The purpose of this guide is to provide its readers with a better understanding of the Selective Laser Melting/Sintering/Cusing process of metals, in order to inspire use of the technology and enable users to design components suitable for this process.
Additive manufacturing (AM) systems for processing metallic materials can be broadly divided into three categories, powder bed, powder feed and wire feed.
Selective Laser Melting (SLM) by SLM Solutions, Direct Metal Laser Sintering (DMLS) by EOS-GmbH and Laser CUSING by Concept Laser are all just commercial names and acronyms given to various metal powder bed AM systems. Each company’s system has slightly different set-ups but broadly speaking the technology is the same in that they have a laser based power source and use a powder bed. From our experience the most common name used to describe the powder bed systems is DMLS so for the purpose of this guide we will refer broadly to the technology as DMLS.
It should be noted that Electron Beam Melting (EBM) system developed by ARCAM, also uses a powder bed system, but as the name suggests the power source is an electron beam not a laser.
1) The first stage of the process is preparing the data for a build. This involves taking a 3 dimensional (3D) Computer Aided Design (CAD) drawing and creating slices or 2D images of the component segmented horizontally by a designated layer thickness.
2) At the machine a new build plate is installed on the right hand side of the build chamber. On the left hand side a powder reservoir is filled with metal powder.
(Fig. 1 Initial set up of DMLS build chamber)
3) The laser primes the plate by drawing the first layer of support directly on to the metal plate. The support acts as an intermediary between the part and the build plate. It aids quick removal of the part, whilst also acting as an anchor to help restrain the part, and allowing heat and stresses to pass from the part to the build plate.
(Fig. 2 Laser primes plate for first layer)
4) Next the right platform holding the build plate drops by one layer (0.015mm) while the left platform raises offering powder from the reservoir. The re-coater moves from left to right evenly layering powder, and then returns to its home position.
(Fig. 3 First layer of powder recoated)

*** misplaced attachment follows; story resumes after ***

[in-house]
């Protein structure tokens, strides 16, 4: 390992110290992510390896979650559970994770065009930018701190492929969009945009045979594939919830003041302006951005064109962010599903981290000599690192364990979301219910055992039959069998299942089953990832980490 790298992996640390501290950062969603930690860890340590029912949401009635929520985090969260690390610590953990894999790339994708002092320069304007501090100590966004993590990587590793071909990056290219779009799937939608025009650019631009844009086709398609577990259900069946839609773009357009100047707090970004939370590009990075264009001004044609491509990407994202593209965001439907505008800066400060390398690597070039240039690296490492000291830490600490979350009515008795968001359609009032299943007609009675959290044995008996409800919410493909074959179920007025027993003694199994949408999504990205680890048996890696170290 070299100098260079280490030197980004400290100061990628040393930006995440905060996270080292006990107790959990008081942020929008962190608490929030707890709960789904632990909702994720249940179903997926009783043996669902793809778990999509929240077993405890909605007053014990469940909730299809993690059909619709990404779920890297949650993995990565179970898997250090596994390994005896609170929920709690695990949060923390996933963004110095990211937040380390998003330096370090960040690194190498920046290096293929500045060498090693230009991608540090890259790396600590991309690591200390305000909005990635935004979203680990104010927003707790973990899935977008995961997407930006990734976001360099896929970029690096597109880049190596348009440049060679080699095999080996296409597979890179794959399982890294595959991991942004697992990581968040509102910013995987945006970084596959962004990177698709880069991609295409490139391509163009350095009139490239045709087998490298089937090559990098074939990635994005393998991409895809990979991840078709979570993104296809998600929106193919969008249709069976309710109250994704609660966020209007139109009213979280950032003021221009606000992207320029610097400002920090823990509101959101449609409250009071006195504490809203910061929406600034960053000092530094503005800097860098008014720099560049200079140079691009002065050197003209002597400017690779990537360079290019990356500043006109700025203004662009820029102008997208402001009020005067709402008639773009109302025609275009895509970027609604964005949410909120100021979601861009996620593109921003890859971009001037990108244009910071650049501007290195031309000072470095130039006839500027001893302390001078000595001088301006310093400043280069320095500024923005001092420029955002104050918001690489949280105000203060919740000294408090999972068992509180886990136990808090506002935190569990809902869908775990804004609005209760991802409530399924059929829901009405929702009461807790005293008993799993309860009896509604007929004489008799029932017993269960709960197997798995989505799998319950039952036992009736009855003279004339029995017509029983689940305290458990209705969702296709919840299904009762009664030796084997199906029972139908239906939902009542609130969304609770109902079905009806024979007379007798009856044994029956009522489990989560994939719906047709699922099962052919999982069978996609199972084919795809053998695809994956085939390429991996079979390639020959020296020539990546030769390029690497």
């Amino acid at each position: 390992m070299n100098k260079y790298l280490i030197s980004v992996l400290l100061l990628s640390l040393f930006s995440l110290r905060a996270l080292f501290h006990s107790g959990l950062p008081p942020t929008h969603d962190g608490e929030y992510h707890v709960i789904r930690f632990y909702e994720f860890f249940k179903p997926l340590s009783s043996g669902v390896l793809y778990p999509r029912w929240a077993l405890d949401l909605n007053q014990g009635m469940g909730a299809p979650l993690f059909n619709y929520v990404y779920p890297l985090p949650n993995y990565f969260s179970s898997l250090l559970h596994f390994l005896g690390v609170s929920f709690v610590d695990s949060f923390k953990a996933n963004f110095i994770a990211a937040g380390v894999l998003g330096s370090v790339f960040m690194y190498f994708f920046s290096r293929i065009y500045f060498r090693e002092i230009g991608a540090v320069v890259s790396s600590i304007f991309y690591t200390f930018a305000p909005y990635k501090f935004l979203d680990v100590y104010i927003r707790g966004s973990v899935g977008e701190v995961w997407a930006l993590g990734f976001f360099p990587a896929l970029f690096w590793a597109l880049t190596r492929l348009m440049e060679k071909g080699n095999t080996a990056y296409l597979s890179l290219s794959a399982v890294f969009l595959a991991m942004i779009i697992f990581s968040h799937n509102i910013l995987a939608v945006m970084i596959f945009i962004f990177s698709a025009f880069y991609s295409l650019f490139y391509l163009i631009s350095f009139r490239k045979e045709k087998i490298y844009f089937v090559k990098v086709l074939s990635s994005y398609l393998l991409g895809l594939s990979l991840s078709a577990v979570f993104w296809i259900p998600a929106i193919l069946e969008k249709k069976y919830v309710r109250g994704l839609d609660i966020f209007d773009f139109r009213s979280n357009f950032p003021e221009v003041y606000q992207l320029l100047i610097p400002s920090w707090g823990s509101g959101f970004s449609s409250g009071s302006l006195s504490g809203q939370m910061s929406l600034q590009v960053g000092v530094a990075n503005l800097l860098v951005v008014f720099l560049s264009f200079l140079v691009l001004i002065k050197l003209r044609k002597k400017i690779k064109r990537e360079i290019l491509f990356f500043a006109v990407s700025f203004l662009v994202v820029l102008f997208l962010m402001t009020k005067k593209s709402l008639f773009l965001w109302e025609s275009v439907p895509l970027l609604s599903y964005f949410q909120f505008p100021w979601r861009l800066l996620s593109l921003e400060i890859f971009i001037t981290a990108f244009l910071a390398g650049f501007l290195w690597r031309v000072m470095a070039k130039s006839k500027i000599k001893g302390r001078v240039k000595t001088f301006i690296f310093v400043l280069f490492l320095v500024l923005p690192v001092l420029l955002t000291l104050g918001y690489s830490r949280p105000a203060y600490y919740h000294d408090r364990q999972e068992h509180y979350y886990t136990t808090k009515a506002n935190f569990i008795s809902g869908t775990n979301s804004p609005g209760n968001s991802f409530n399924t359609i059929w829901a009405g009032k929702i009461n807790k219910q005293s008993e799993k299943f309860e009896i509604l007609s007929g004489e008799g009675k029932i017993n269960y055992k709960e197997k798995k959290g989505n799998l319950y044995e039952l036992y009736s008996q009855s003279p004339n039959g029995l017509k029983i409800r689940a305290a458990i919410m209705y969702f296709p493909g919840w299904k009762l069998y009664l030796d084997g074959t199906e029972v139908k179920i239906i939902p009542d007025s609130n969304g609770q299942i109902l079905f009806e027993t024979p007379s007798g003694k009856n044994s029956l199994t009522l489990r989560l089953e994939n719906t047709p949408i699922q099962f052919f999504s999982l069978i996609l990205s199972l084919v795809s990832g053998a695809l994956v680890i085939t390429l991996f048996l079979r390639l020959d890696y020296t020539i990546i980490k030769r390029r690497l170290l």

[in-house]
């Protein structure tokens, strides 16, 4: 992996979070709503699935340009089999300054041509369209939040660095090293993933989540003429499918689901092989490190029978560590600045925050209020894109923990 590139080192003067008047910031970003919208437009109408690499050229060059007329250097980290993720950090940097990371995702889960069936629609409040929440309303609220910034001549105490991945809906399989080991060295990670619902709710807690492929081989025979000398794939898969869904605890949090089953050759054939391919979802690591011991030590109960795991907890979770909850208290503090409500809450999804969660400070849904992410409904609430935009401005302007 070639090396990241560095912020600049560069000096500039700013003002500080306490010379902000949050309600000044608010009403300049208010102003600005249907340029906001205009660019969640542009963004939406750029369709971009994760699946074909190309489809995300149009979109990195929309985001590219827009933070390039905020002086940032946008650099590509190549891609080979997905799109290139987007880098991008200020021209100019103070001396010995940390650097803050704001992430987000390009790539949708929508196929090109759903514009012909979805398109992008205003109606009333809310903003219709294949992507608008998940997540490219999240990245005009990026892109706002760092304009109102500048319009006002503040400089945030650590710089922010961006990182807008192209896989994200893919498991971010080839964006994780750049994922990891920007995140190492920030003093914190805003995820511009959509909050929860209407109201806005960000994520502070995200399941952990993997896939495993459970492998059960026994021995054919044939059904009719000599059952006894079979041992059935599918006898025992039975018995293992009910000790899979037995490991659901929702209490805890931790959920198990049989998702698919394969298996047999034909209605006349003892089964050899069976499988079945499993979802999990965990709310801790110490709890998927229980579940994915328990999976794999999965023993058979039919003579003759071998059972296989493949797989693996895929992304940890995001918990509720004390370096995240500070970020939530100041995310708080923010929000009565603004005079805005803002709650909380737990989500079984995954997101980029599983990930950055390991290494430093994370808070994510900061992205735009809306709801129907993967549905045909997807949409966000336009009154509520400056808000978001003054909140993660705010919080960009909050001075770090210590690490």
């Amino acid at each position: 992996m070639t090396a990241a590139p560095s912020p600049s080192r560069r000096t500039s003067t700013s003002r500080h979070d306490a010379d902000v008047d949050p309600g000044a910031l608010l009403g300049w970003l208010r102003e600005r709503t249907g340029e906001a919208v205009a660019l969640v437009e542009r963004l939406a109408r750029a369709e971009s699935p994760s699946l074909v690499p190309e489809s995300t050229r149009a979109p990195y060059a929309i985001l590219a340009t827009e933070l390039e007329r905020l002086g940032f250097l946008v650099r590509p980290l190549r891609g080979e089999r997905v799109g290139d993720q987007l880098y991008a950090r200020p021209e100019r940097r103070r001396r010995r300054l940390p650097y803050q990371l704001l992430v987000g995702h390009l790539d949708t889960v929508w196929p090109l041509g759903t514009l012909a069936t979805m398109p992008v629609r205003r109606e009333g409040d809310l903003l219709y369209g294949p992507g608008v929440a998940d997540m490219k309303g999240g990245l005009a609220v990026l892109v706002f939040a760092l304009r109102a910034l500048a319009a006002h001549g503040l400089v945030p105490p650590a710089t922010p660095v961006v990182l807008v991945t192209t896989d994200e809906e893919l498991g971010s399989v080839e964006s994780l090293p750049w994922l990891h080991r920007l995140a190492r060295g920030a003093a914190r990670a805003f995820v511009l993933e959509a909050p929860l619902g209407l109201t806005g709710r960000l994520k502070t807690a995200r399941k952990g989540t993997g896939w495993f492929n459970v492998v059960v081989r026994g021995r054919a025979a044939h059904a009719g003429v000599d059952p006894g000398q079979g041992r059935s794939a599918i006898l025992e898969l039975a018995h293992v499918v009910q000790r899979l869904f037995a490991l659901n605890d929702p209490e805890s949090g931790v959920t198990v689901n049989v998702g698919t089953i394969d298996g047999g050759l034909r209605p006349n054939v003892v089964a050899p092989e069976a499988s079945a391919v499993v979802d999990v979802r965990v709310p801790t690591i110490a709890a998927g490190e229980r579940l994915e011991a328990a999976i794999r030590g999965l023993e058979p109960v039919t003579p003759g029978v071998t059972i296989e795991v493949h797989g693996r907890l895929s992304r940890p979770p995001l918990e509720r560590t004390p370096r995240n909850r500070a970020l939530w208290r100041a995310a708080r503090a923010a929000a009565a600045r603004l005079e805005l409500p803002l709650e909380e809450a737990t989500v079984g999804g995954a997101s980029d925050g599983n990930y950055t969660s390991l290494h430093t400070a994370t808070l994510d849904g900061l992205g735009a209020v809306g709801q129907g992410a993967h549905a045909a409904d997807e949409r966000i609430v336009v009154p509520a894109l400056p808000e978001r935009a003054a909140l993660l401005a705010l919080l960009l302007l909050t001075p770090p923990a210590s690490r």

5) The laser then draws the next layer of support and the process is repeated, whereby the build plate is lowered by 1 layer (0.015mm) and a fresh layer of powder is replenished. Typically the height of the support would be approx. 3-4mm.
(Fig. 4 Second layer drawn)
6) The process is then repeated and a fresh layer of powder is laid down after each layer is drawn. Typically DMLS systems will recoat from only one direction in order to avoid dragging unwanted particulates back and forth through the powder bed. Excess powder is pushed into an overflow reservoir to the right of the build plate. This powder can be sieved and reused.
(Fig. 5 Repeated recoating and drawing)
7) The component is then drawn directly on top of the supports. Each layer is drawn upon a fresh layer of powder.
(Fig. 6 drawing of component after supports)
8) Once the build is complete the platform is raised to the top and the excess powder is brushed into the over flow reservoir. This powder can then be sieved and reused.
(Fig. 7 Raising build platform and removing excess powder)
9) The building plate is then removed from the build chamber. While the parts are still attached to the build plate they may receive a number of different treatments such as shot peening or a heat treatment. These treatments can increase physical properties and relieve stress.
(Fig. 8 Build plate removed for post treatments)
10) Parts are typically removed using either a saw or Electric Discharge Machine (EDM). Parts are then ready to be post machined, barrel rumbled or hand finished.
(Fig. 9 Parts removed from build plate)
(Fig. 10 shows a platform of production components with small complex geometry built by LPE on their MLab machine)
The cost to produce a DMLS component is dependent upon two main factors, the time taken for the machine to build the component and the material in which the component is to be made. Unlike if the component were to be machined the complexity of the part is not a determining factor in the cost.
To break it down further the Build Time is dependent upon the following factors:
(Fig. 11 is an example of a single part vs. multiple parts of the same height on one platform)
(Fig. 12 shows the size of billet (left) (app. 0.44Kg) that would be machined to manufacture the DMLS printed metal cog component (app. 0.0134Kg) on the right)
AM design can reduce weight and improve functionality of components; which in the aerospace automotive industry means reduced fuel consumption and hence lower cost.
DMLS systems are very diverse and can run a large range of metals. These metals can be categorised as reactive or non-reactive. Due to the small particle size of the powder, reactive metals can present a fire and explosion hazard. To create a safe environment, the build chamber is flooded with an inert gas such as nitrogen or argon, and the user wears suitable protective equipment, such as full body suit, full face mask and flame proof gloves. Machine technology has now developed so that all powder handling is carried out within a controlled environment, minimising exposure to the atmosphere.